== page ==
More than a third of professionals who come into regular contact with children feel “powerless” to intervene when they suspect neglect, according to a new report from charity Action for Children.
Ninety per cent of the teachers, social workers and police officers polled for the report, entitled The State of Child Neglect in the UK, said they frequently encountered children they suspected were suffering from neglect, but 40 per cent felt they could not intervene.
Half said they thought intervention in neglect cases was more difficult than it need be, thanks to shortages in time, resources and staffing.
Members of the public were also surveyed, with a third saying they had suspected child neglect on occasion but had not acted out of doubt.
Just 12 per cent of frontline professionals say they are able to respond directly when child neglect is suspected, and 29 per cent per cent believe this number is likely to drop still further thanks to government spending cuts.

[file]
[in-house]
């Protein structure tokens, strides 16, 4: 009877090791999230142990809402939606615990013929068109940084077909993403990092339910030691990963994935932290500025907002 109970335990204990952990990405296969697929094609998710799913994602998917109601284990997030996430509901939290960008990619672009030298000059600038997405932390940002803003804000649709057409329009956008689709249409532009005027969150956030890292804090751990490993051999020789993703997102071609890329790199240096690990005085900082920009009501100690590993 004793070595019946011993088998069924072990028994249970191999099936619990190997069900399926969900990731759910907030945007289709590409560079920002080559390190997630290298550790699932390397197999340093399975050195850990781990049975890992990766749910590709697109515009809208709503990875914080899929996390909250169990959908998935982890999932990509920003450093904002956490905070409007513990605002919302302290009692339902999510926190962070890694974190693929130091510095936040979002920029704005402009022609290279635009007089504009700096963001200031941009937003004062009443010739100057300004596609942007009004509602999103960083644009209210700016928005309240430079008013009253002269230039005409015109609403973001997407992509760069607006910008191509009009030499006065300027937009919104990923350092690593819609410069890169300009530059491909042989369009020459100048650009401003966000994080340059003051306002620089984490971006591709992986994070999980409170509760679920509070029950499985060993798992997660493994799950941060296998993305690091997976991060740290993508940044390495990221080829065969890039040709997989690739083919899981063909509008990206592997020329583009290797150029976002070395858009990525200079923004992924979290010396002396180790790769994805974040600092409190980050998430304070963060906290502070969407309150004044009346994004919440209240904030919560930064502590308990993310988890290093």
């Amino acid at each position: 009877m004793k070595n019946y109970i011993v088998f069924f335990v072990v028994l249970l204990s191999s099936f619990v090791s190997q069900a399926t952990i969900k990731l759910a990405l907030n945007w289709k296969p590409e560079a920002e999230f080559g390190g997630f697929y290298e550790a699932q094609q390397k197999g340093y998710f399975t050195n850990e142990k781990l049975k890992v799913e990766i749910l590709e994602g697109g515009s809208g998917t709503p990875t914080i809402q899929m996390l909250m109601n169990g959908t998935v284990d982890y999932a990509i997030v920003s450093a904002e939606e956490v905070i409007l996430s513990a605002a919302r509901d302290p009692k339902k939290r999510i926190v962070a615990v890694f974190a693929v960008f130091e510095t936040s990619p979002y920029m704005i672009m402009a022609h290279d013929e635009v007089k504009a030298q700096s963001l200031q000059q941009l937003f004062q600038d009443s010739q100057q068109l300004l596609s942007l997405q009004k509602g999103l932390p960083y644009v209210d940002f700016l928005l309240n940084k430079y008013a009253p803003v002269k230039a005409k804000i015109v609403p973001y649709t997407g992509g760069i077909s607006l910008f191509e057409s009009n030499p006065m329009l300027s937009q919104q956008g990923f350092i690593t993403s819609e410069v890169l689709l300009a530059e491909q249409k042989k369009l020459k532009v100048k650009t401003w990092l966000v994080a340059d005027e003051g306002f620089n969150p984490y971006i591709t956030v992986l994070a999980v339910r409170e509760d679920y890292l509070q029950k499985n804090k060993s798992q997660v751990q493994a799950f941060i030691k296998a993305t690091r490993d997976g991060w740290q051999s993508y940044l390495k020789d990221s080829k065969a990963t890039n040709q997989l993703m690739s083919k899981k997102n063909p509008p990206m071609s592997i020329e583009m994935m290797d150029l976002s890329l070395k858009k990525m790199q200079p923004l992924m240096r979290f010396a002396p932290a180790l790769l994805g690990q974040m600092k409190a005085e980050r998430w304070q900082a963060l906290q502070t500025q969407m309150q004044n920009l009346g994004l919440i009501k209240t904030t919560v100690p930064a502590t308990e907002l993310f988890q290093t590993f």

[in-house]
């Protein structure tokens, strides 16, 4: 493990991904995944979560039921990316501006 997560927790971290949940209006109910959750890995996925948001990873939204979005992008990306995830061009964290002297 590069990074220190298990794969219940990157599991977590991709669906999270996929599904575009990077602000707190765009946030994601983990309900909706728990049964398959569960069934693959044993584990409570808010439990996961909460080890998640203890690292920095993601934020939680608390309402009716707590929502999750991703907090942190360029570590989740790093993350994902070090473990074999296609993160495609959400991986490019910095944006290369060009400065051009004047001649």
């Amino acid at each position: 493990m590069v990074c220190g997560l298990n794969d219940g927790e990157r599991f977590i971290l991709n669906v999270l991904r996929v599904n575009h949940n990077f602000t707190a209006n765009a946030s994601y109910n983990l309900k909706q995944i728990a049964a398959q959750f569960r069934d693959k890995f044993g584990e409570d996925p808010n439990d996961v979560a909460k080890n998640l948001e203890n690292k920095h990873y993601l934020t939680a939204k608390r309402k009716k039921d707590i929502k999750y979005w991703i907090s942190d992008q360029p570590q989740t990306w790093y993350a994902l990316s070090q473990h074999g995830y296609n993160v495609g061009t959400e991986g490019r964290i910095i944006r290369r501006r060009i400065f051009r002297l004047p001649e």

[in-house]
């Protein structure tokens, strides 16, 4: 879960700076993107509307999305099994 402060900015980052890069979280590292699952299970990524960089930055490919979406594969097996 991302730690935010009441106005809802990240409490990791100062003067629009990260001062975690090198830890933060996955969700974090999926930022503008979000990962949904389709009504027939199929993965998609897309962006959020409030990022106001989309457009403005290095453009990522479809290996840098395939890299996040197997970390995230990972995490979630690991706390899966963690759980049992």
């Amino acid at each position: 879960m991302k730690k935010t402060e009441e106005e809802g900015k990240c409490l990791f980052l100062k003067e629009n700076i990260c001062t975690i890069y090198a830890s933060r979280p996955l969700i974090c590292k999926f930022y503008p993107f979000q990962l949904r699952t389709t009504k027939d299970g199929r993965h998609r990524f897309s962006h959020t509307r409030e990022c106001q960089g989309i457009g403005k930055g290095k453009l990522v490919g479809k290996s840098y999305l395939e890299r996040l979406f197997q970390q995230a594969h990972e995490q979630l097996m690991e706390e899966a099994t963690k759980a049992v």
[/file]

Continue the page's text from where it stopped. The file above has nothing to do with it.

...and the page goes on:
An estimated 1.5 million children in the UK are neglected, the report claims.
Action for Children Chief Executive Dame Clare Tickell said:
“It is of grave concern that one in every ten children could be suffering neglect. We know that early help has the potential to transform the lives of children and families, yet the report tells us that the public aren’t being given the know-how they need and professionals’ best efforts are being hindered by stretched budgets and a lack of resources. With more and more families struggling, vulnerable children are falling through the cracks of a child protection system that is failing some of those who need it most – sometimes with tragic consequences.”
The report’s recommendations include the creation of website which would enable members of the public to search by postcode for help available to children in their area.
The State of Child Neglect in the UK is the second in a series of annual surveys conducted by the University of Stirling on behalf of Action for Children. Almost 6,000 people were polled for the report.
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